This review may contain spoilers. I can handle the truth.
Adam Cook’s review published on Letterboxd:
This review may contain spoilers.
Kill List shares a lot of similarities with the director's previous film, Down Terrace: both subvert typically American genres with a very British kitchen sink sensibility and both ultimately descend into farce. Kill List's descent is certainly the more interesting and entertaining of the two but it is not without its problems. The film builds an effective mood helped both by an excellent score and the gradual teasing of what is to come. Whilst it undoubtedly needs to lead somewhere I'm unconvinced the ending is quite deserved. Yes, it is surprising (even with the little hints dotted throughout) but it slips into being comical rather than unsettling. Perhaps this is deliberate, the film has a strong streak of black humour, but you never quite follow the character's descent into madness which strips the film of its potency.
That said the final twenty minutes are brilliantly shot and edited and the central characters are well realised. The violence is swift and hard hitting and it was a novel look into a world that is often portrayed very differently on screen. Ultimately though it felt like a movie full of memorable moments but one that was not quite the sum of its parts.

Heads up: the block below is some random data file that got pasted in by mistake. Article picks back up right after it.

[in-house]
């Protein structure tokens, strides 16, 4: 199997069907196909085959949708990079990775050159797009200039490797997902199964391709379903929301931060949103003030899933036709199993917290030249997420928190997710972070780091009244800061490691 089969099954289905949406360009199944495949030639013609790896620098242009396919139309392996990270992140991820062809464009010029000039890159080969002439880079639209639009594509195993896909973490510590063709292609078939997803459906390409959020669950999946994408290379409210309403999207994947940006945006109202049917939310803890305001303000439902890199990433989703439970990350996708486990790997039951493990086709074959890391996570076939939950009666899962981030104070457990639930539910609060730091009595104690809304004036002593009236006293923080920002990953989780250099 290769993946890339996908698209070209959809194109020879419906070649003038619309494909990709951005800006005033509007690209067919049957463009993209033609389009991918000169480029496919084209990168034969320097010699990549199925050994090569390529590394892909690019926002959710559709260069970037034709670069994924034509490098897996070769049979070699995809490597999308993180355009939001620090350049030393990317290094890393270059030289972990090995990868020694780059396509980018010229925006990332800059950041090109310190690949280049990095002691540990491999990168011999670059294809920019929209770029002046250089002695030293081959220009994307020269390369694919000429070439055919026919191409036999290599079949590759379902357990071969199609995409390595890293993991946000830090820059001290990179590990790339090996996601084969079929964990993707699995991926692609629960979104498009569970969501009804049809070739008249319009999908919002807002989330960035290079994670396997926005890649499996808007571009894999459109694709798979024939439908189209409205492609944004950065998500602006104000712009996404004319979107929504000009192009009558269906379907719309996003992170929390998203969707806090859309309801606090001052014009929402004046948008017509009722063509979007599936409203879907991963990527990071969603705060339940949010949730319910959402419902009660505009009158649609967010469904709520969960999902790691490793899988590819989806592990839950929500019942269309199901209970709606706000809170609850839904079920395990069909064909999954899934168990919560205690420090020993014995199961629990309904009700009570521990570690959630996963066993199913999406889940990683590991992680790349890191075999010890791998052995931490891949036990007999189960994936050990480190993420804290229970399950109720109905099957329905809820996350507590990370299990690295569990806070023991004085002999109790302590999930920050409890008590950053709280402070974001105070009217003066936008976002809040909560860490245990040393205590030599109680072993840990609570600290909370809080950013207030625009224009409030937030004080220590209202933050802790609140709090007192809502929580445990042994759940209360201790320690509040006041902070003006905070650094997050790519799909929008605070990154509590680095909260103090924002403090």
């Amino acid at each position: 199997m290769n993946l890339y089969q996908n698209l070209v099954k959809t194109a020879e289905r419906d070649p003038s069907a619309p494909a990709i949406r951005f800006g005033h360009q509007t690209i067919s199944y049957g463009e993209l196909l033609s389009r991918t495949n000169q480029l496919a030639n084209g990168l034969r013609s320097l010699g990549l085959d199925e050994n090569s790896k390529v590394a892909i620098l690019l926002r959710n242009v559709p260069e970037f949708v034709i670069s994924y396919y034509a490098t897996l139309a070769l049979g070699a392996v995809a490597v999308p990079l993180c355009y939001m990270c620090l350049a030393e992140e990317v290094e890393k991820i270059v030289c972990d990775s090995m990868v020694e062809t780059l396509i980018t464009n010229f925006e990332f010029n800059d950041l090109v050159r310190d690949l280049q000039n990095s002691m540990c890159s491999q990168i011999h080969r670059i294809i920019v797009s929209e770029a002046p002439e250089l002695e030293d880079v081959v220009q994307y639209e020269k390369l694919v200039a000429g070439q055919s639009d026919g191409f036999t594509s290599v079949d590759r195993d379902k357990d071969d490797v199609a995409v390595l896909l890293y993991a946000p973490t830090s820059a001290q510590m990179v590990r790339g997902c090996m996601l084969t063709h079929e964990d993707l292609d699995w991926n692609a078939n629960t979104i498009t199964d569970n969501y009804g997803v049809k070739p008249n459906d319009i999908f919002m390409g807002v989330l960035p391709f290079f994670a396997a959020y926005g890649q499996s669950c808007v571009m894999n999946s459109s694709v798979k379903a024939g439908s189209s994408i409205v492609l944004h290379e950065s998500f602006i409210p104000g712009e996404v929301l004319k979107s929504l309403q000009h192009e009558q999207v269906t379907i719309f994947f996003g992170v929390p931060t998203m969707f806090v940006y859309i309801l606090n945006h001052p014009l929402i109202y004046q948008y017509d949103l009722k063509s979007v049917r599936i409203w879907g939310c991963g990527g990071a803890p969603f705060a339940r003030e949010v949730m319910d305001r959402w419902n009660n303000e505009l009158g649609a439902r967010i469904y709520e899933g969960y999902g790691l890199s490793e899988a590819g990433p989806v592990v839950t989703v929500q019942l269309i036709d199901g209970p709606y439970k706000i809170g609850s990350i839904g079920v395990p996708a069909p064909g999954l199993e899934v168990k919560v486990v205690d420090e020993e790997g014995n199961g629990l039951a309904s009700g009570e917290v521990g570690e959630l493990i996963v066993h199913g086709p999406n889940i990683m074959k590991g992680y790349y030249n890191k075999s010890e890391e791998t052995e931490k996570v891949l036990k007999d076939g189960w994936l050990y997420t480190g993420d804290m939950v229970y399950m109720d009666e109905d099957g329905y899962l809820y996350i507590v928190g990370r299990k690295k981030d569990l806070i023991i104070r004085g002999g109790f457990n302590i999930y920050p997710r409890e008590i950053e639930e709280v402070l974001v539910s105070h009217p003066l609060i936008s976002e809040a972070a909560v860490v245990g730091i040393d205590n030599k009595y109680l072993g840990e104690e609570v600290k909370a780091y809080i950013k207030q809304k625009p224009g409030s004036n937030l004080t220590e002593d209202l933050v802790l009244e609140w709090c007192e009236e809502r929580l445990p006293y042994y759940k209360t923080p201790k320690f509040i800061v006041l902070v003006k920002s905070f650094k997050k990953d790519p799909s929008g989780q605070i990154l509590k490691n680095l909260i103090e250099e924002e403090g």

I think what might be most infuriating for some is that the film builds in such a way that you are conditioned to expect answers yet that is far from what you get. It also doesn't help that any interpretations don't seem to stand up to close scrutiny:
Could the cult be seen as a New World Order, symbolically killing religion (the priest), government (the MP) and even perhaps history (the librarian - the guardian of all knowledge) to start afresh? The constant symbolism of rabbits would perhaps support such a theory as they can represent rebirth. Is it a twisted take on Alice in Wonderland with the hitmen actually killing their guide (the march hare) after falling through the rabbit hole (the labyrinthine tunnel) therefore being utterly lost in this strange new world?
The likelihood is that it is none of those because there is no great meaning to it at all. It is just an attention grabbing end that has no greater significance than confusing/delighting/pissing off those that watch it.